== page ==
A week or so ago we received an email from someone who wanted our opinion on a YouTube video put together by an insurance agent. The video, titled The Dangerous Truths about Indexed Universal Life Insurance, came from Caleb Guilliams. I don't know Caleb personally, and I'll confess that I don't much about his insurance practice. I know he apparently wrote a book and my impression is that he uses the book as a selling system that is an extension of the Infinite Banking Concept™.
The video is a 25 minute attack on indexed universal life insurance motivated by a prospect who contacted Mr. Guilliams about an indexed universal life insurance policy he was contemplating as a means to accomplish something similar to the strategy advocated by Mr. Guilliams in his book. Caleb and some other guy present numerous points about universal life insurance while presenting whole life insurance as the better option.
The video's information is horribly inaccurate, and I'm going to use today's blog post to highlight the myriad of inaccuracies in the video. I don't intend any of this to be an attack on Mr. Guilliams himself. As I already mentioned, I don't know him and I'm not that familiar with him. Apparently, we are connected on LinkedIn, but I receive several LinkedIn connection requests from various insurance professionals that I–a few times a year–batch accept (side note, I'm not a big LinkedIn fan).
I'm doing this because I grow more and more tired of the intellectually bankrupt arguments people from all backgrounds make about life insurance. We've put people from the press, other bloggers, and actuaries who sell life insurance consulting services in the crosshairs for their dishonest and/or inaccurate “critiques” concerning universal life insurance. I've noted before, if you are uncomfortable with universal life insurance because you don't get it, there is absolutely nothing wrong with that.
Just be honest and leave it at that. Attacking something requires evidence that your negative views hold justification, and few…none actually…of the assaults led against life insurance (universal life insurance included) contain real evidence damning the subject at hand.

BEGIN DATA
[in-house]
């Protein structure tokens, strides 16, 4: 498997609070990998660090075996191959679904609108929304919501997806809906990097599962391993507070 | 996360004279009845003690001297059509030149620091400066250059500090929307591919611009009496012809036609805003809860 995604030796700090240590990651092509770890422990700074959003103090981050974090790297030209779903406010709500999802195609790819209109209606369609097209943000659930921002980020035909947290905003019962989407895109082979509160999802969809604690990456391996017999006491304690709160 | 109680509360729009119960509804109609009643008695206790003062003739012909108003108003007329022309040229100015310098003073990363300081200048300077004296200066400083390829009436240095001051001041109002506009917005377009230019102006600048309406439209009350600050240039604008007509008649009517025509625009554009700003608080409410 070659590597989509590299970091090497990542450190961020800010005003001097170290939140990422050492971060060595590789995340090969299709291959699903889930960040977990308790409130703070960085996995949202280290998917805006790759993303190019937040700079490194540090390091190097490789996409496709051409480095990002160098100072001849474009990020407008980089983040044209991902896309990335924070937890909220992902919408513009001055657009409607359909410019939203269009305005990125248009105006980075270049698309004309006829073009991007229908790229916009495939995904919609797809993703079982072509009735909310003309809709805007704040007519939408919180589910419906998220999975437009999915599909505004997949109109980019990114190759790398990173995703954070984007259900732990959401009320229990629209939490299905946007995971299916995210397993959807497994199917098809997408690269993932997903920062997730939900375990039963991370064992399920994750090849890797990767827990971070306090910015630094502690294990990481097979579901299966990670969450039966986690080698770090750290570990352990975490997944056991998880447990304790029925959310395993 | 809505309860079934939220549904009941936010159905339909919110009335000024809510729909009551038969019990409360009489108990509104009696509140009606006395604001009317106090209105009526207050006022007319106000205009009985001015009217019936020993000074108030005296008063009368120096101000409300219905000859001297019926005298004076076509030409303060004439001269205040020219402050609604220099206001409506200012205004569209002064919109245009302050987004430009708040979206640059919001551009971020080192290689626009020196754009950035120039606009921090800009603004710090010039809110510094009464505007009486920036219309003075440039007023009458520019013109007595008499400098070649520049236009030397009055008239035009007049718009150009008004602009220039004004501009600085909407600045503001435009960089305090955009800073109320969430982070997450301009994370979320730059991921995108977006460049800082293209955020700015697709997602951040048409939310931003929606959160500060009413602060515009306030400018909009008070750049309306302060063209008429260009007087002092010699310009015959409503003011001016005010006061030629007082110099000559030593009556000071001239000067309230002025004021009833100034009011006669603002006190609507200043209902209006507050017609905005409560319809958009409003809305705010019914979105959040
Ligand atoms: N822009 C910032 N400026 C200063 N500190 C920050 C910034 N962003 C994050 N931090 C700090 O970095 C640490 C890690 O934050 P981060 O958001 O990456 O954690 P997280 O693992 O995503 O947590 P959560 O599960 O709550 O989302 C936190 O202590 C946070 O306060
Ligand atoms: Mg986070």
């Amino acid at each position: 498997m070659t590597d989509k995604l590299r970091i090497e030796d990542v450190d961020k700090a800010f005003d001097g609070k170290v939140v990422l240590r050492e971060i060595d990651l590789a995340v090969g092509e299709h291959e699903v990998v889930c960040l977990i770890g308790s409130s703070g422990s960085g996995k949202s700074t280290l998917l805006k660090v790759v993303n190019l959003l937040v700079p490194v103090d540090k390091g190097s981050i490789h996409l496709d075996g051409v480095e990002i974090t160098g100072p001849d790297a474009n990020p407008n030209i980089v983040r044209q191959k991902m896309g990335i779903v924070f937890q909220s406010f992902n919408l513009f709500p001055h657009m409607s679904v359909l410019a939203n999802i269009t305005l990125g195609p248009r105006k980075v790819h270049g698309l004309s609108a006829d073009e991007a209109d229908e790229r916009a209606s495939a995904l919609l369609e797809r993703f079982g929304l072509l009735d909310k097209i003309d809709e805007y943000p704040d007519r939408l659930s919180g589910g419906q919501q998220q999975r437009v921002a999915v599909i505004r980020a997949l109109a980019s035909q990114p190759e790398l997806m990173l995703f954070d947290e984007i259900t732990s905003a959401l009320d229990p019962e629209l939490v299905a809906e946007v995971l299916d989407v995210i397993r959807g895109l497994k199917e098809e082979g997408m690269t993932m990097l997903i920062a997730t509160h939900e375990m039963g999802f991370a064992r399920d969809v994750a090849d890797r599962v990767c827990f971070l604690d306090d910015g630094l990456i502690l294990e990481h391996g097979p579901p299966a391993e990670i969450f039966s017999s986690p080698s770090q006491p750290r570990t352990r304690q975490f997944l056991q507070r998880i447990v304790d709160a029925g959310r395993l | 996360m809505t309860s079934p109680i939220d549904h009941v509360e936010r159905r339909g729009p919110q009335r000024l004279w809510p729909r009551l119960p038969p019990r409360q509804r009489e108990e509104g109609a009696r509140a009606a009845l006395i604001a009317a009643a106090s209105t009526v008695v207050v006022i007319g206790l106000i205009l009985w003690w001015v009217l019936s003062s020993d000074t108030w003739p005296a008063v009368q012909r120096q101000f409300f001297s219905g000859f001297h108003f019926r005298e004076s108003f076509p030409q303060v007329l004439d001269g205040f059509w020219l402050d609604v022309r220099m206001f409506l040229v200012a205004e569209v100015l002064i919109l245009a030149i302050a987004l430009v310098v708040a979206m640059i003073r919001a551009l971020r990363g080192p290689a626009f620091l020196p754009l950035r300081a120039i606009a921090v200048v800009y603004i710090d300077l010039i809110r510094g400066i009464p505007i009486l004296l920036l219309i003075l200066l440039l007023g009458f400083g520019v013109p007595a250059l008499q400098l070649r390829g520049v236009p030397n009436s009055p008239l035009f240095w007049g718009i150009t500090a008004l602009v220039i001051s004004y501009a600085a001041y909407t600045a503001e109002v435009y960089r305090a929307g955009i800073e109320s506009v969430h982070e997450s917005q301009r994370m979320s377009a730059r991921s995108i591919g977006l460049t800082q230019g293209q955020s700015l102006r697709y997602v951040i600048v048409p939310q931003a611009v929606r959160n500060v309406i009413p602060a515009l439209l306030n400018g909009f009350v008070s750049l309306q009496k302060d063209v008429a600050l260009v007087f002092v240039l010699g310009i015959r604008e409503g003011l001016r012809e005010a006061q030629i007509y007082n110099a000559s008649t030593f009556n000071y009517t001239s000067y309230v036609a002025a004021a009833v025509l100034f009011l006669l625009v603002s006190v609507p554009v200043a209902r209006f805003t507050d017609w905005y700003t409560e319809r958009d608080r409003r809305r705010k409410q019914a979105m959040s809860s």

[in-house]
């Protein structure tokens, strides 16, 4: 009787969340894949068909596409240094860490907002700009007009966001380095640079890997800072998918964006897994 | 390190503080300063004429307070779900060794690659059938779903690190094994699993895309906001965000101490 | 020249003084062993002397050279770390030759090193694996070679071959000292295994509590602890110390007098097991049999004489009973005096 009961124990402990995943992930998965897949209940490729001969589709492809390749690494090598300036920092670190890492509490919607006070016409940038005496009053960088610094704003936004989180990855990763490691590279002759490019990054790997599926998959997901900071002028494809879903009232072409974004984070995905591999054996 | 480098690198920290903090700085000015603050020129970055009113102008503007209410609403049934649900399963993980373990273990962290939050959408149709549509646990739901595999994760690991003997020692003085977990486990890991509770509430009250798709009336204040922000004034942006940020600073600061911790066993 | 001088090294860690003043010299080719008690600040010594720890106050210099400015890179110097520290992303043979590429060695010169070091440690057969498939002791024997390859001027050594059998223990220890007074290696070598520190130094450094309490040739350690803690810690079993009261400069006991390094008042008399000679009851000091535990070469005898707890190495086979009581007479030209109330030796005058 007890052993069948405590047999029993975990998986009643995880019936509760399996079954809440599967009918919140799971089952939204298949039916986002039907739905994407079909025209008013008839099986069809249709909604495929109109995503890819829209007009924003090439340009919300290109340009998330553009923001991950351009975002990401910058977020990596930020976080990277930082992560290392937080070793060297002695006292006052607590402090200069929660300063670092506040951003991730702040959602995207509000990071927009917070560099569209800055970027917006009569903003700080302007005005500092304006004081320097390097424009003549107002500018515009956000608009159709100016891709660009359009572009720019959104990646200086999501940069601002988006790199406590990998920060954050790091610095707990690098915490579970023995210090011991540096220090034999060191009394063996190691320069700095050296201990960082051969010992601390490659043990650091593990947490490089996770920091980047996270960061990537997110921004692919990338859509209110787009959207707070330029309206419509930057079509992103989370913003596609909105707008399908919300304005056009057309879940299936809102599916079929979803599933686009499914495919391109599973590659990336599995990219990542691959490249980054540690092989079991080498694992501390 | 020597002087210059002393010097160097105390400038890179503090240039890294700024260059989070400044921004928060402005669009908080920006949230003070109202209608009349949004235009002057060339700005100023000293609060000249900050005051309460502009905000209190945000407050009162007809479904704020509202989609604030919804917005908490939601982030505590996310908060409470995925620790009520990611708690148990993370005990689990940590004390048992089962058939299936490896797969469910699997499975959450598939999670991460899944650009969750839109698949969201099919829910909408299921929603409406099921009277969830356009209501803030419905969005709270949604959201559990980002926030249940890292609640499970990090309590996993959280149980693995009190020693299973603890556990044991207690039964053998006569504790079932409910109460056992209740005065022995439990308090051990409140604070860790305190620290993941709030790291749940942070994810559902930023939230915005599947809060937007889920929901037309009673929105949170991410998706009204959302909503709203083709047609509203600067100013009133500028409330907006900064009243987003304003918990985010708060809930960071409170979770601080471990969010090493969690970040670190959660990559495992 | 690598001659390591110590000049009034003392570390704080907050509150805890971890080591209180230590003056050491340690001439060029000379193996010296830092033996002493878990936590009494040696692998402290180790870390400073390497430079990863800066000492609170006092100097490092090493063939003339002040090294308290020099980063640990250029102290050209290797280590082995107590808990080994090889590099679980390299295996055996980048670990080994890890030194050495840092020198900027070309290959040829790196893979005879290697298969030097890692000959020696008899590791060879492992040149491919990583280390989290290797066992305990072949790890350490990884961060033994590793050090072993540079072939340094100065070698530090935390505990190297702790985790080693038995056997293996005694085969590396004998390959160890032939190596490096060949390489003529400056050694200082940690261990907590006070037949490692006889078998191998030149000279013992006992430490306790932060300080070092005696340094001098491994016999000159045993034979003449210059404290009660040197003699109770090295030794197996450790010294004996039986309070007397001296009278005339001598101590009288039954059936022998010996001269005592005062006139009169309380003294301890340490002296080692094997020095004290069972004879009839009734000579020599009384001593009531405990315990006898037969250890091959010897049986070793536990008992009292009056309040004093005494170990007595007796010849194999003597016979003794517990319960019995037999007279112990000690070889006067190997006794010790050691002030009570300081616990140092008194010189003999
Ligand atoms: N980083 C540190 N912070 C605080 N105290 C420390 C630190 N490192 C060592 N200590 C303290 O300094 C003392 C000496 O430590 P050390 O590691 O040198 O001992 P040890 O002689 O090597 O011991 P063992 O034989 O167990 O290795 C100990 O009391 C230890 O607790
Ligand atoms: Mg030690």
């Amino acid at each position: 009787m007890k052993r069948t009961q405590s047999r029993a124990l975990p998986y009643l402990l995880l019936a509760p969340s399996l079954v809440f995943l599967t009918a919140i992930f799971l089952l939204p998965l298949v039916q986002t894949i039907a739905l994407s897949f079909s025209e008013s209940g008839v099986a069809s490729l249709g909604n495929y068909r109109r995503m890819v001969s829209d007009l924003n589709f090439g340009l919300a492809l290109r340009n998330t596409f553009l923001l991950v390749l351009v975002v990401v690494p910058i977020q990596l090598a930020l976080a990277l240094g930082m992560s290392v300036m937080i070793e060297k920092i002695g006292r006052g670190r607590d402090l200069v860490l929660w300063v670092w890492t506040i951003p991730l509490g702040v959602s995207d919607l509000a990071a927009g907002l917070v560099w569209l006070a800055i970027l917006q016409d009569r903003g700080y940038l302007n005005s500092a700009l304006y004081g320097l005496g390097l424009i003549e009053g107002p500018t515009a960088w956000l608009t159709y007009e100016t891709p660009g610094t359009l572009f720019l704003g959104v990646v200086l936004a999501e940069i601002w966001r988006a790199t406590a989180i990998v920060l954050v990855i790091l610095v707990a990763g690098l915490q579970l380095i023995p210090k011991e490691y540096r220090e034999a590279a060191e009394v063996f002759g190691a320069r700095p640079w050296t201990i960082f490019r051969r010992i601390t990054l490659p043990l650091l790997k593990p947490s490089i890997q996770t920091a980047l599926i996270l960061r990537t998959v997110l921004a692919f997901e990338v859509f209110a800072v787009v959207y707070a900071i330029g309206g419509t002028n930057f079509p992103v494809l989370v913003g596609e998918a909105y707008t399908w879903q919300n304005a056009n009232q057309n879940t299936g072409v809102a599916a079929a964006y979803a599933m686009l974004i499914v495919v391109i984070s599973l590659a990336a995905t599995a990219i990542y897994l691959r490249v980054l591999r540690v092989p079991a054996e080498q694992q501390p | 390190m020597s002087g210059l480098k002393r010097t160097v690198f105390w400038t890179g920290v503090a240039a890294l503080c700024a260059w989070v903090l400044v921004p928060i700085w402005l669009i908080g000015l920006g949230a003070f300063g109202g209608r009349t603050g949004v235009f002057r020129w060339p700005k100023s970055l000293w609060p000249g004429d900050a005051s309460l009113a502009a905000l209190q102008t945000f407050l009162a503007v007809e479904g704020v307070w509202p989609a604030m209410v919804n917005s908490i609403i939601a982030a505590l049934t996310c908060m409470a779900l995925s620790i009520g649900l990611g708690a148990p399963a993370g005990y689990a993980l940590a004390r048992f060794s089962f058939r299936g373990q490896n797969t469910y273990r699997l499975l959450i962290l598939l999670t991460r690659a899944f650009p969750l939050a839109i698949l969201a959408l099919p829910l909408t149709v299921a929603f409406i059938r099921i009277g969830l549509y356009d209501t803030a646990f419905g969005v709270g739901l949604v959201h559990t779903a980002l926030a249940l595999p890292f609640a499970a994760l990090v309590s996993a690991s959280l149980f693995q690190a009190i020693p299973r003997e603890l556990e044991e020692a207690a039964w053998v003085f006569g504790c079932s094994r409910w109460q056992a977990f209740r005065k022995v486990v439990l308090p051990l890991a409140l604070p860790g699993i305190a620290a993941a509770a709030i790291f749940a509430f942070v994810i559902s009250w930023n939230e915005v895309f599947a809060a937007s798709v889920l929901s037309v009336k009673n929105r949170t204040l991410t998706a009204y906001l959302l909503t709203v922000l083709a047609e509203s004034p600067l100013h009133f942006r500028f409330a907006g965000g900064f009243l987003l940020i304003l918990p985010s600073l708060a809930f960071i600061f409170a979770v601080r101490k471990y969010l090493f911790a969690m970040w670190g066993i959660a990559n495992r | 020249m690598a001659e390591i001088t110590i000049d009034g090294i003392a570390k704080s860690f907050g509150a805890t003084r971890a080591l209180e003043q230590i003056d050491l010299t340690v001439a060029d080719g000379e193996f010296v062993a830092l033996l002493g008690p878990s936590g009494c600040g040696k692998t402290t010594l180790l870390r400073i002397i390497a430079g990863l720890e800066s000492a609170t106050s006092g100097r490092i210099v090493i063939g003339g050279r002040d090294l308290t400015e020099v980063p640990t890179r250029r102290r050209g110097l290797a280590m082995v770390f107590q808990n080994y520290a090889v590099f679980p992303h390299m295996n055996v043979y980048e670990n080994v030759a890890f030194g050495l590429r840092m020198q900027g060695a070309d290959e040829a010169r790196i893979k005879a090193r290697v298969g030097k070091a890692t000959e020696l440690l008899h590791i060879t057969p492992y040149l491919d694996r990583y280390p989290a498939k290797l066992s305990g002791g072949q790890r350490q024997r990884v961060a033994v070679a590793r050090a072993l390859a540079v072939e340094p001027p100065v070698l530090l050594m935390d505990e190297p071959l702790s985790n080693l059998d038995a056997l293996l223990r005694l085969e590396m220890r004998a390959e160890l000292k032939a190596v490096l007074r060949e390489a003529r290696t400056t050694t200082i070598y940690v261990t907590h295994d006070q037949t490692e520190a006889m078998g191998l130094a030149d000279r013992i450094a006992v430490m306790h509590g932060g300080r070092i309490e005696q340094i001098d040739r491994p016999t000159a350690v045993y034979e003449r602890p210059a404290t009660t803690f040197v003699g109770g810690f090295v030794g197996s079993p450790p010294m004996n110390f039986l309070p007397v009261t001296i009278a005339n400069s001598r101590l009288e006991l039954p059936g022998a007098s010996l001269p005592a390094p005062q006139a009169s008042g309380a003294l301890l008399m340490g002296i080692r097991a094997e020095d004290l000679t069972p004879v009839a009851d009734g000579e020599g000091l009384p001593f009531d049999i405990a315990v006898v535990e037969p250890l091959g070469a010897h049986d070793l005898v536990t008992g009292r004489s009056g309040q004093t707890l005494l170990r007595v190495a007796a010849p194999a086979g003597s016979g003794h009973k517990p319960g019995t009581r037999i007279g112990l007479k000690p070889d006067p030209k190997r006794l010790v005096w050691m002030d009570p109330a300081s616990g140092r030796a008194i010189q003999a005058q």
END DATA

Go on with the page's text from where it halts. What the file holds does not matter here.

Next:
Here's the video for those interested:
Early in the video, around minutes 1:25, Mr. Guilliams comments that IUL was incorporated in the '80s. I'm going to assume that he misspoke and really meant that universal life insurance was incorporated in the '80s. Either way, this is incorrect. Universal life insurance began in the 1970s. Indexed universal life insurance traces back only to the very later 90's/early 2000's era, and it didn't really become mainstream until the very late 2000's more 2010's. Yes, this point almost appears petty, but should the presenters wish to profess expert level knowledge on the subject, this seems like an odd error to make.
Around minute 2:17, the presenters (Mr. Guilliams I think) note that situations like this (i.e. these horrible IUL sales tactics) are the reason the life insurance industry has such a bad rap. Apparently, the industry would be heralded with the highest prestige and a consensus of do-gooders if not for those bastards who sell indexed universal life insurance. Because you know, of all the lawsuits that have ever befallen the life insurance industry due to shady selling schemes, whole life certainly didn't play a role in any of those.
At this point, there is also a suggestion that the companies issuing indexed universal life insurance have a different investment philosophy than companies that issue whole life insurance. These “whole life insurance companies” are conservative, here for the long term, and invest in guarantees. We can only assume then that, according to these gentlemen, “indexed universal life insurance companies” do not do these things?
To test this theory, I took the #1 whole life selling insurance company (Northwestern Mutual) and the #1 indexed universal life insurance selling company (Pacific Life) and compared their asset breakdown. Here's how they compare:
In terms of the assets these two life insurers invest in, there isn't a huge difference. They largely invest in bonds (no surprise there). They both have approximately the same mortgage exposure. They differ slightly in the composition of assets held in Schedule BA and policy loans. Their holdings in real estate and common stock are very small.
Lastly, Pacific Life holds on to considerably more cash than Northwestern Mutual. That last point doesn't support the narrative that whole life focused companies are conservative where IUL focused insurers are not.
Moving on here's how each companies' percentage of non-investment grade bonds to total assets compare to one another:
|Northwestern Mutual||Pacific Life|
Here's how the two compare looking at overall bond quality ratings (1 is best)
|Northwestern Mutual||Pacific Life|
Lastly, here is the weight bond maturity holdings (we use this to speculate how soon an insurer faces stress over extended low-interest rates, the values are in years):
|Northwestern Mutual||Pacific Life|
None of this data suggests that Northwestern Mutual (the whole life focused life insurer) is more conservative, here for the long term, or invested in guarantees than Pacific Life (the indexed universal life focused life insurer). In fact, there are several data points that suggest Pacific Life is the more conservative investor in guarantees.